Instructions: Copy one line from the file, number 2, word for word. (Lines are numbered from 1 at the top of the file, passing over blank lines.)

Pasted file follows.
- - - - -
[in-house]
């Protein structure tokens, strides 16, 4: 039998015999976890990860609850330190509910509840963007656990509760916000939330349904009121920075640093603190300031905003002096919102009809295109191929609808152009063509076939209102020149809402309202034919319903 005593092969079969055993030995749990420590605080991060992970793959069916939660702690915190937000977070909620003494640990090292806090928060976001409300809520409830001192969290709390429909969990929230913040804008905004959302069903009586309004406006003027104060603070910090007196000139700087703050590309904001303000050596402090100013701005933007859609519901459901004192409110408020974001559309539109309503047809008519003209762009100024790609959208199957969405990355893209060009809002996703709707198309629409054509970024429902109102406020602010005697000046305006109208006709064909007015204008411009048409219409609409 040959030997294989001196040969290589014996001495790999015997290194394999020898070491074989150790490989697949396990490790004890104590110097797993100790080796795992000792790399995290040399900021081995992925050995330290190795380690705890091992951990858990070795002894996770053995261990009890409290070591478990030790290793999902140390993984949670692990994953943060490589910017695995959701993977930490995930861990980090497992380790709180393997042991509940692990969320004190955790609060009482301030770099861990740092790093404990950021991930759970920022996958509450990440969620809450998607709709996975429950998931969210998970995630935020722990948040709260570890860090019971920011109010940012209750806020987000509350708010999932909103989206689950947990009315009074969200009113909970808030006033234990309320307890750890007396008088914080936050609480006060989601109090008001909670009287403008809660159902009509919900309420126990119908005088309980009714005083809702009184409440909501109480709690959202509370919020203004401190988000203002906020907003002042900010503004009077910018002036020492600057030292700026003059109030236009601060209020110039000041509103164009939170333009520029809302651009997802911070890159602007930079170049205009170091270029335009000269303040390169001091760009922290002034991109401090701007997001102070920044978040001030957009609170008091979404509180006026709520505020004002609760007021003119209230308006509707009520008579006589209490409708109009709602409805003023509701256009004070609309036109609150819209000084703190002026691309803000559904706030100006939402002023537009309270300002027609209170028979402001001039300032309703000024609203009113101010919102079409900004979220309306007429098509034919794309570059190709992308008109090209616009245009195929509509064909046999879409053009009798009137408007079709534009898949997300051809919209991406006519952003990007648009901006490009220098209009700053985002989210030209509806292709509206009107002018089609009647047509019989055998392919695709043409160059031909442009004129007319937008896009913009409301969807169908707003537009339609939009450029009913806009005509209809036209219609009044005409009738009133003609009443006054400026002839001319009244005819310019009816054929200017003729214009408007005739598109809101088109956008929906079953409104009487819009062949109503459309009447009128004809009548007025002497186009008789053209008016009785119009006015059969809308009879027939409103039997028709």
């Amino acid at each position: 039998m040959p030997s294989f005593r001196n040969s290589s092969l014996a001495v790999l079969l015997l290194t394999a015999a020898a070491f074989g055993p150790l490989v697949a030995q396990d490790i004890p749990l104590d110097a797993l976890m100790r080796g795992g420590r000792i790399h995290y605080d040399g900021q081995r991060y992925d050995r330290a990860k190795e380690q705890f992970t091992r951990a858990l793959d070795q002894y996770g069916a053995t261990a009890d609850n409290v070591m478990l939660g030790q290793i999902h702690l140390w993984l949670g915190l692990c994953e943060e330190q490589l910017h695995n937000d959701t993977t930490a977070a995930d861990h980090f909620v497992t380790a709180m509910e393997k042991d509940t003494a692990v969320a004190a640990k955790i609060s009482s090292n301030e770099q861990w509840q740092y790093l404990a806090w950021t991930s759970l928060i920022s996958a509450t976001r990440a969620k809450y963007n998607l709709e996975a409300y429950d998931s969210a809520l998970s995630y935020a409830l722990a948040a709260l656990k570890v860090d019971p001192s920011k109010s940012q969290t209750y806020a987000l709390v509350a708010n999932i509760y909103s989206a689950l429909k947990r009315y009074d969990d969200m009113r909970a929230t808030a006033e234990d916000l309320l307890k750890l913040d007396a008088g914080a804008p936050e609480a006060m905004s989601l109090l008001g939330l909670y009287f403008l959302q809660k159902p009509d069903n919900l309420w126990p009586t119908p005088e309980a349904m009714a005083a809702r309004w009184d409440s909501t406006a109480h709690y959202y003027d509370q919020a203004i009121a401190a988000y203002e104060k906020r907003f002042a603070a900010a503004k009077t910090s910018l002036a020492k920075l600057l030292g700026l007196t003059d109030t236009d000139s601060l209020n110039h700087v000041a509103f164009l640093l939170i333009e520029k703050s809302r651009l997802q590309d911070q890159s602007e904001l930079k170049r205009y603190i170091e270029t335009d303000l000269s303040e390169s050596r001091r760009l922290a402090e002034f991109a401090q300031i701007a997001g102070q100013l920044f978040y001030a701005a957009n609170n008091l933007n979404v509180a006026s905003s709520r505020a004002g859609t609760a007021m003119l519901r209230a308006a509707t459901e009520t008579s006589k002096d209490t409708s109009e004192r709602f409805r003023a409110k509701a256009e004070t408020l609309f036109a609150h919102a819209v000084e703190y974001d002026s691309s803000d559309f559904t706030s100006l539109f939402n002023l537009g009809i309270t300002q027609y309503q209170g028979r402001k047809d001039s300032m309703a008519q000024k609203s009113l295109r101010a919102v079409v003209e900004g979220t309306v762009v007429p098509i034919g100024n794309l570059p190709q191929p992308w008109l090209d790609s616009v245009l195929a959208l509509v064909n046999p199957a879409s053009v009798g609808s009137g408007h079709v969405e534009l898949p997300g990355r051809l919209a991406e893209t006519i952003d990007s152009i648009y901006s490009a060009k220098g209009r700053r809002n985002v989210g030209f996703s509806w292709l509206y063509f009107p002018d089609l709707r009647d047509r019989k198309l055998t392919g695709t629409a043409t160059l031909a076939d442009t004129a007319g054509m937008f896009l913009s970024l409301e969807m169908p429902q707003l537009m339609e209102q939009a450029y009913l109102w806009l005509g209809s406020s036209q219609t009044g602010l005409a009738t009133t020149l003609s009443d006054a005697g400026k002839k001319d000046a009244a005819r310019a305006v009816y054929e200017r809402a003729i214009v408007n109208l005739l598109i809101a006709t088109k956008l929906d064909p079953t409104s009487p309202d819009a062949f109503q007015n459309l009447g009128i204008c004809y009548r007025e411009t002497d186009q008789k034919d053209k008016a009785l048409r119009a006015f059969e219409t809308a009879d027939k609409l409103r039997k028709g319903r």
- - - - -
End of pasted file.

């Protein structure tokens, strides 16, 4: 039998015999976890990860609850330190509910509840963007656990509760916000939330349904009121920075640093603190300031905003002096919102009809295109191929609808152009063509076939209102020149809402309202034919319903 005593092969079969055993030995749990420590605080991060992970793959069916939660702690915190937000977070909620003494640990090292806090928060976001409300809520409830001192969290709390429909969990929230913040804008905004959302069903009586309004406006003027104060603070910090007196000139700087703050590309904001303000050596402090100013701005933007859609519901459901004192409110408020974001559309539109309503047809008519003209762009100024790609959208199957969405990355893209060009809002996703709707198309629409054509970024429902109102406020602010005697000046305006109208006709064909007015204008411009048409219409609409 040959030997294989001196040969290589014996001495790999015997290194394999020898070491074989150790490989697949396990490790004890104590110097797993100790080796795992000792790399995290040399900021081995992925050995330290190795380690705890091992951990858990070795002894996770053995261990009890409290070591478990030790290793999902140390993984949670692990994953943060490589910017695995959701993977930490995930861990980090497992380790709180393997042991509940692990969320004190955790609060009482301030770099861990740092790093404990950021991930759970920022996958509450990440969620809450998607709709996975429950998931969210998970995630935020722990948040709260570890860090019971920011109010940012209750806020987000509350708010999932909103989206689950947990009315009074969200009113909970808030006033234990309320307890750890007396008088914080936050609480006060989601109090008001909670009287403008809660159902009509919900309420126990119908005088309980009714005083809702009184409440909501109480709690959202509370919020203004401190988000203002906020907003002042900010503004009077910018002036020492600057030292700026003059109030236009601060209020110039000041509103164009939170333009520029809302651009997802911070890159602007930079170049205009170091270029335009000269303040390169001091760009922290002034991109401090701007997001102070920044978040001030957009609170008091979404509180006026709520505020004002609760007021003119209230308006509707009520008579006589209490409708109009709602409805003023509701256009004070609309036109609150819209000084703190002026691309803000559904706030100006939402002023537009309270300002027609209170028979402001001039300032309703000024609203009113101010919102079409900004979220309306007429098509034919794309570059190709992308008109090209616009245009195929509509064909046999879409053009009798009137408007079709534009898949997300051809919209991406006519952003990007648009901006490009220098209009700053985002989210030209509806292709509206009107002018089609009647047509019989055998392919695709043409160059031909442009004129007319937008896009913009409301969807169908707003537009339609939009450029009913806009005509209809036209219609009044005409009738009133003609009443006054400026002839001319009244005819310019009816054929200017003729214009408007005739598109809101088109956008929906079953409104009487819009062949109503459309009447009128004809009548007025002497186009008789053209008016009785119009006015059969809308009879027939409103039997028709």